Business Information Factsheet

Setting Up An Affiliate Marketing  Programme


  • Introduction
  • What is affiliate marketing?
  • How do affiliate marketing programmes operate?
  • Examples of affiliate marketing programmes
  • Benefits of affiliate marketing programmes
  • Tracking and reporting
  • Affiliate networks
  • Legal requirements
  • Starting an affiliate marketing programme
  • Recruiting affiliates
  • How are affiliates paid?
  • Hints and tips
  • Further information


An affiliate marketing programme is a method of encouraging website owners and other online publishers to promote another business’s products or services in return for a fee, normally a commission. Many successful online traders use this performance-based marketing method, but it is often overlooked by small business owners despite it being cost effective.

This factsheet explains how affiliate marketing works and looks at some practical examples. It describes how to set up an affiliate marketing programme and summarises key legislation that affiliate marketing programmes must comply with.


What is affiliate marketing?

Affiliate marketing is a way for merchants to reward other businesses for referring customers or website visitors to them. A ‘merchant’ is any business with an online presence, such as a retailer, service provider or advertiser. An ‘affiliate’ can be any business that publishes via online channels.

The merchant provides the affiliate with the necessary information and tools for the affiliate to promote the merchant’s products or services via their website, social media accounts, blog or e-newsletter. The merchant makes a payment to the affiliate for every customer or visitor referred from the affiliate’s online channels who completes a predetermined action, for example making a purchase or signing up for a newsletter. Affiliate marketing is a cost-effective option for merchants because affiliates get paid only when they deliver results.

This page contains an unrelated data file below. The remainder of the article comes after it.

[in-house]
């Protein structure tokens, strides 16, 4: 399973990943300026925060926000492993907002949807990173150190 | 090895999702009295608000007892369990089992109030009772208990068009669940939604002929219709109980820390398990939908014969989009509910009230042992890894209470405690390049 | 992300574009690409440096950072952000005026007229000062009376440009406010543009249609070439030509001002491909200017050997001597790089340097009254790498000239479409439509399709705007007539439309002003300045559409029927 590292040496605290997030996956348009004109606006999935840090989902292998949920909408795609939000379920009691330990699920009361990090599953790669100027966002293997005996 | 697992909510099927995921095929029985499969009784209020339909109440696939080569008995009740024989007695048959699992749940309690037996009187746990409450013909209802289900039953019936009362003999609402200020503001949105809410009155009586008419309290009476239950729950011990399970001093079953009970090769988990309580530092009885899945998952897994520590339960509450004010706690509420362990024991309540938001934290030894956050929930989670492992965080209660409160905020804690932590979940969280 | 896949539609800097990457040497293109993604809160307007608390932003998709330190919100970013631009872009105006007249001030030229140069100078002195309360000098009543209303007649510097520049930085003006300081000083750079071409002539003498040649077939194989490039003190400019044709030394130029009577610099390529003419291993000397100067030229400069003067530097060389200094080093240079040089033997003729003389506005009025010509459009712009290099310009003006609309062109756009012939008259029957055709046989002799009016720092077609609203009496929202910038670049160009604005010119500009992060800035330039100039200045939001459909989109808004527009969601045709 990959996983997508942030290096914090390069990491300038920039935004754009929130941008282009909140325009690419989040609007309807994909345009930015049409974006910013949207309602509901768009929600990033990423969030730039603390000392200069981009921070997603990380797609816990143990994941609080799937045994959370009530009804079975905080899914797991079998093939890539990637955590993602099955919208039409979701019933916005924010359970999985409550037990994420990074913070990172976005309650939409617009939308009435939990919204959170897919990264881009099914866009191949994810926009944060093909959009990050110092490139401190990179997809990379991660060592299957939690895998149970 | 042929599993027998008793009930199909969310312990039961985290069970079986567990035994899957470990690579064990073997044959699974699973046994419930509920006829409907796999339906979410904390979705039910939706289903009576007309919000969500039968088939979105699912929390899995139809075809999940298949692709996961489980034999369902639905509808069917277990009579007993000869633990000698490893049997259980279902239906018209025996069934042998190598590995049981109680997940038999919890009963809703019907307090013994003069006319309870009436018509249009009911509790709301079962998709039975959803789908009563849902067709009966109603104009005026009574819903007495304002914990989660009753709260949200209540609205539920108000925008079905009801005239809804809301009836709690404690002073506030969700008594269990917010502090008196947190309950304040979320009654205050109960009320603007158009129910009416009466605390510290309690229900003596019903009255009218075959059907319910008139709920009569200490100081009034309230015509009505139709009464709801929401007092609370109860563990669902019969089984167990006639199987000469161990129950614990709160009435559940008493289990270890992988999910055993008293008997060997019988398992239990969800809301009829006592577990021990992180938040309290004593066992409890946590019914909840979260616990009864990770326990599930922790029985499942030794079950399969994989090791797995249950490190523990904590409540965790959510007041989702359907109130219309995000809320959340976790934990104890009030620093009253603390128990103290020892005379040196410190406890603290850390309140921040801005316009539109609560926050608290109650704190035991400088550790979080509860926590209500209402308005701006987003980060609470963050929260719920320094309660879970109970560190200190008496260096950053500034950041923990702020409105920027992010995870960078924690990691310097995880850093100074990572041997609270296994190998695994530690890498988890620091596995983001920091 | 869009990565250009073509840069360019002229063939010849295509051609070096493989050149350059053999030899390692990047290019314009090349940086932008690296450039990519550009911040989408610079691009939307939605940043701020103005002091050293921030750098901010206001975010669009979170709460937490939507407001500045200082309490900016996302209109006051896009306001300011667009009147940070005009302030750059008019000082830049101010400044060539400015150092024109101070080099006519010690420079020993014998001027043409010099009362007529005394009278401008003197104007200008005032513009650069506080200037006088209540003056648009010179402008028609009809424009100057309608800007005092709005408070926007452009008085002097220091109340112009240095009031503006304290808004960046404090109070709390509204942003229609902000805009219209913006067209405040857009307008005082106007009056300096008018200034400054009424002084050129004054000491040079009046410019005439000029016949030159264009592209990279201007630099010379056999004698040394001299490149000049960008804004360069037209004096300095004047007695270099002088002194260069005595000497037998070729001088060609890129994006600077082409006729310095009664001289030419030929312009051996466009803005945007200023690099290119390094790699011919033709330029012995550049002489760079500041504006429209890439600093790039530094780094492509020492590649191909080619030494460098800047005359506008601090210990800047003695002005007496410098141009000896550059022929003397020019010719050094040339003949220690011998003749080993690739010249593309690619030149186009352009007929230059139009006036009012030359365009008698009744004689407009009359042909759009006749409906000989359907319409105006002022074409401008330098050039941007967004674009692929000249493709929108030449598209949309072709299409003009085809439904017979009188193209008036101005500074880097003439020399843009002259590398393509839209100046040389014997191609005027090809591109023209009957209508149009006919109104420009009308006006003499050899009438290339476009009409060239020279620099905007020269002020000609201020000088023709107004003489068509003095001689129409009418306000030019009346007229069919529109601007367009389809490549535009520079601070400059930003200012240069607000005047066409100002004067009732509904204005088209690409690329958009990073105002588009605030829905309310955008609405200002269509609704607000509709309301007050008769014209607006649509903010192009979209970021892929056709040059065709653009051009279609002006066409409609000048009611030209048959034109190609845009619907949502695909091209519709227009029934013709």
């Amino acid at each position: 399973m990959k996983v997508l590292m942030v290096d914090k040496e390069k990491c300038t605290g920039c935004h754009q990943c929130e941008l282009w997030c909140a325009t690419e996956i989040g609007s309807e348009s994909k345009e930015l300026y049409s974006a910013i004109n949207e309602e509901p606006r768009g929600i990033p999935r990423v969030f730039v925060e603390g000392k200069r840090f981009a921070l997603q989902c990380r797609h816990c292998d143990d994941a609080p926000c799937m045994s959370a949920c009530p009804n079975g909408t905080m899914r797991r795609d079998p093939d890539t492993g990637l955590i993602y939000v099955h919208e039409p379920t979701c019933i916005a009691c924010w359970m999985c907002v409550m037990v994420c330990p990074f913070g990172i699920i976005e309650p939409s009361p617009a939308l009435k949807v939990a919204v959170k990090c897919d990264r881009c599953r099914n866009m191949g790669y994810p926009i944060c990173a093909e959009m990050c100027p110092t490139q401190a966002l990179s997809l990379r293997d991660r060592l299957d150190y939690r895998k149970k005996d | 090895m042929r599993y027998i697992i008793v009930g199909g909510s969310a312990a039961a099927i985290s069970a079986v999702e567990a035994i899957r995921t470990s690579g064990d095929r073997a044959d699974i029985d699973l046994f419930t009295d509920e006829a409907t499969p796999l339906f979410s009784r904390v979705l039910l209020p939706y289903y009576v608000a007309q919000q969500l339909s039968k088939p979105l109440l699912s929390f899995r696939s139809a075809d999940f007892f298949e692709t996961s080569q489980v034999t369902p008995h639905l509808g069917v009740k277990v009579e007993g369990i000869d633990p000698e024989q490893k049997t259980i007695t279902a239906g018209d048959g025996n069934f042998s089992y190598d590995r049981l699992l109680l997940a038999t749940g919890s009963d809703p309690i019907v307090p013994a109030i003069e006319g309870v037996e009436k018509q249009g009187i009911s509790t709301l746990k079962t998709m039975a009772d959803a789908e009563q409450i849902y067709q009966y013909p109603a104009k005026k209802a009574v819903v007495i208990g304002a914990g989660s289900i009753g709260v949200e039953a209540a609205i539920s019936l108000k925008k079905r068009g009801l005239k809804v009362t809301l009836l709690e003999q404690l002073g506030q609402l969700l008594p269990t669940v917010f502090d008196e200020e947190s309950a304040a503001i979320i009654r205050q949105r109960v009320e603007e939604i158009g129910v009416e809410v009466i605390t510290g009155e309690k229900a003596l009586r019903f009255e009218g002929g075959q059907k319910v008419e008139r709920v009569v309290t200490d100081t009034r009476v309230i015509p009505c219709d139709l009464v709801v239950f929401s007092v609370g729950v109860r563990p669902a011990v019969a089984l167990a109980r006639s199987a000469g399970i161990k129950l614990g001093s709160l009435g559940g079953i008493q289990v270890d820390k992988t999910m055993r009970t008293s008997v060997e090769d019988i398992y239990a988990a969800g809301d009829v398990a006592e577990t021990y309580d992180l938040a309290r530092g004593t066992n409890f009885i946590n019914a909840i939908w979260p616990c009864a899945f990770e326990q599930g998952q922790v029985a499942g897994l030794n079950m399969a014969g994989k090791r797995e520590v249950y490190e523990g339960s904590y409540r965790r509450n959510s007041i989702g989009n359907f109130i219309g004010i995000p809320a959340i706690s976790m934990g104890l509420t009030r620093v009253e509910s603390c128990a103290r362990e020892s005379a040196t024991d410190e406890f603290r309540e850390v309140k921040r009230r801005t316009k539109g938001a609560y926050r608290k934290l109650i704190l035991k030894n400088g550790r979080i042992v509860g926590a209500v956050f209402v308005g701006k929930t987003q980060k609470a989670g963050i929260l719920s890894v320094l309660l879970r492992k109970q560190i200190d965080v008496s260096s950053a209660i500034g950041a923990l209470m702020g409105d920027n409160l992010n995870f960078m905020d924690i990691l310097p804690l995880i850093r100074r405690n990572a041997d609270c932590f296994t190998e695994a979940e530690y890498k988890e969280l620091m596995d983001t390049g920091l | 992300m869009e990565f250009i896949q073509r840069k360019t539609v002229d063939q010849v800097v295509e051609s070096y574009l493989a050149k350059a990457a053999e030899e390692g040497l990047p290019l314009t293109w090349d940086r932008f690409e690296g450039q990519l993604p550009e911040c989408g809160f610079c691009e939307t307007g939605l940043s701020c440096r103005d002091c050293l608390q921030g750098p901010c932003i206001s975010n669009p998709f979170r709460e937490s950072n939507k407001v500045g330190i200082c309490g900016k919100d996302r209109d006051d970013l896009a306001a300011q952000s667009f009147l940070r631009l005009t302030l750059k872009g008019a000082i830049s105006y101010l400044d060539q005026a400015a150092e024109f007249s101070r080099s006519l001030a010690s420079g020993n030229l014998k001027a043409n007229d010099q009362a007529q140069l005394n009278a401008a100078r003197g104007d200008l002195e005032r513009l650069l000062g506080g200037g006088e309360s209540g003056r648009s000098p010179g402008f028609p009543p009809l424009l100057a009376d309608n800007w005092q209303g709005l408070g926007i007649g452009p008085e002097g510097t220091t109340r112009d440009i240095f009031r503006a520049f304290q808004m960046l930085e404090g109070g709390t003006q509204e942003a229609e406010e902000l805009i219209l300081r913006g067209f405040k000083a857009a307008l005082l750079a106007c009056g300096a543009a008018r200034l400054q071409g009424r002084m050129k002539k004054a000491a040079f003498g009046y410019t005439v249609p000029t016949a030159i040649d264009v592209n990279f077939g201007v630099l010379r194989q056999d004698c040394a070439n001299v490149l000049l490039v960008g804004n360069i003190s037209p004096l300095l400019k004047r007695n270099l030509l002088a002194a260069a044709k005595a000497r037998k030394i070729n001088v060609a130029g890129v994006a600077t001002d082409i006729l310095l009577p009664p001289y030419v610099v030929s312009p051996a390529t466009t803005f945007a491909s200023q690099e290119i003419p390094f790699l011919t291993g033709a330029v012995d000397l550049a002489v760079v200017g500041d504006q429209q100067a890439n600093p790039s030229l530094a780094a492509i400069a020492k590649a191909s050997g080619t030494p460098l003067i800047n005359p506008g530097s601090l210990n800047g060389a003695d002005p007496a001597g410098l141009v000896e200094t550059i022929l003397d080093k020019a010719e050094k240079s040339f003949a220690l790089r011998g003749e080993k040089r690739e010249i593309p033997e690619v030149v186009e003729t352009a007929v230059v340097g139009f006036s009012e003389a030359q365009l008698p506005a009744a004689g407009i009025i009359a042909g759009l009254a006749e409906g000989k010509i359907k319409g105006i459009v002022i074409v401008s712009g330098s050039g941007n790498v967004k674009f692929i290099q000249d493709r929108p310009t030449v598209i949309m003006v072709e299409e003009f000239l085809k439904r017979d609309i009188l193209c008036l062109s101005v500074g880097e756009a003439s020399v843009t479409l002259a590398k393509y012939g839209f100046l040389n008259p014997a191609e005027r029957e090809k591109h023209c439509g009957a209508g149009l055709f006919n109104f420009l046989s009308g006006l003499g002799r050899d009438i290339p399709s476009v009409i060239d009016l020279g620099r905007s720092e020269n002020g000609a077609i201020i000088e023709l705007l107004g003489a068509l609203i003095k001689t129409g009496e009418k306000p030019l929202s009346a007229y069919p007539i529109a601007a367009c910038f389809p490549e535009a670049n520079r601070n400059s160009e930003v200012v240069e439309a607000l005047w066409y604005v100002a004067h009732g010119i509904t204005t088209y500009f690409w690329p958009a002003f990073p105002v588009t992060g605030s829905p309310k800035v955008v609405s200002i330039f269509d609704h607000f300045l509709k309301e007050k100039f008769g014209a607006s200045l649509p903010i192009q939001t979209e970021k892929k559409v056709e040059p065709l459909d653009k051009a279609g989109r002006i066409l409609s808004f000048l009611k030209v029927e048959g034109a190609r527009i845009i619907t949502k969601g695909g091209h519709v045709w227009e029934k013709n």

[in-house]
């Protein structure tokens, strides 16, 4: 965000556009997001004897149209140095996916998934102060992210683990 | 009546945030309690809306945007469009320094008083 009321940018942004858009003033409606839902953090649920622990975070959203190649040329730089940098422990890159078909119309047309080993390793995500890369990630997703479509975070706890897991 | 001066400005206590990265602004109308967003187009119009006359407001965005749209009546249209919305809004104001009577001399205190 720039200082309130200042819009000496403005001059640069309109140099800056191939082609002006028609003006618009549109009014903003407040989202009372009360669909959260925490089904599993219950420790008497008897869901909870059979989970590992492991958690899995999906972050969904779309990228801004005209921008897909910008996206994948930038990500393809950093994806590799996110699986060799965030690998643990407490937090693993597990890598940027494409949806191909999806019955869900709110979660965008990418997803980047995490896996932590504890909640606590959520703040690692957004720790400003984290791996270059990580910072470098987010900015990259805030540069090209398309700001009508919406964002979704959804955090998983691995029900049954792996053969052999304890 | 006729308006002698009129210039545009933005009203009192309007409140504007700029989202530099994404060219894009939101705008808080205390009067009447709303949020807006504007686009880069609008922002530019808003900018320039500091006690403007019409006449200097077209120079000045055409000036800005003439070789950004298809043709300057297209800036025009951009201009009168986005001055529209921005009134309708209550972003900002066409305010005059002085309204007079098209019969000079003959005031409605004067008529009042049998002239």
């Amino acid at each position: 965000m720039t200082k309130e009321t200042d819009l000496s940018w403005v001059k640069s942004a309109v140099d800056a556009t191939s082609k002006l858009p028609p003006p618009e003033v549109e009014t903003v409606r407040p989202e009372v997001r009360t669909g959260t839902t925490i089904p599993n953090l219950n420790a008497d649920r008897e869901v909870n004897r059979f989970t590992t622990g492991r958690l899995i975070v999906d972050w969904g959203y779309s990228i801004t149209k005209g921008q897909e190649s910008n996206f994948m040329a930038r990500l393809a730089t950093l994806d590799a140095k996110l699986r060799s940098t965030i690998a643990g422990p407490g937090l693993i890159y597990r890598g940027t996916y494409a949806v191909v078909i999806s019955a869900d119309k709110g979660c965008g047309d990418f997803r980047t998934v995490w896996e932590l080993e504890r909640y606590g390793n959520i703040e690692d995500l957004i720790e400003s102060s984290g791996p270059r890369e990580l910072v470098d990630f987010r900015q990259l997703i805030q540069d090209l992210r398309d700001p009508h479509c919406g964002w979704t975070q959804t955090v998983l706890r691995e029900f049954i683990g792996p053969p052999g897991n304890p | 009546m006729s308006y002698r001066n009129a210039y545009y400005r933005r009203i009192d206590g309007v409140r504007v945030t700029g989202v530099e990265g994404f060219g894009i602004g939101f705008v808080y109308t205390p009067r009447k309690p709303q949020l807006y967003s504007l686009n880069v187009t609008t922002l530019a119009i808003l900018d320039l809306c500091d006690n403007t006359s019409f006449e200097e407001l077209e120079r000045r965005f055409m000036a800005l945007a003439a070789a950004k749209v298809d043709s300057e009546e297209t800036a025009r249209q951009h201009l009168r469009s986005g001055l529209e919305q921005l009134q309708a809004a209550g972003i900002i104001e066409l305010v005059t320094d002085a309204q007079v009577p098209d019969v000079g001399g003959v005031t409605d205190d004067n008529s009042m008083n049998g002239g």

How do affiliate marketing programmes operate?

Affiliate marketing programmes work by tracking referrals from affiliates to merchants and converting the tracking results into rewards that are paid to the affiliates. Referrals can take the form of click-throughs, registrations or sales, and are usually tracked using unique links that identify the affiliate as the source of the referral. The reward or compensation method varies, with the most common being:

  • Cost per sale (CPS), or pay per sale (PPS). This is a revenue-sharing model where merchants pay affiliates a commission for every sale made from a referral.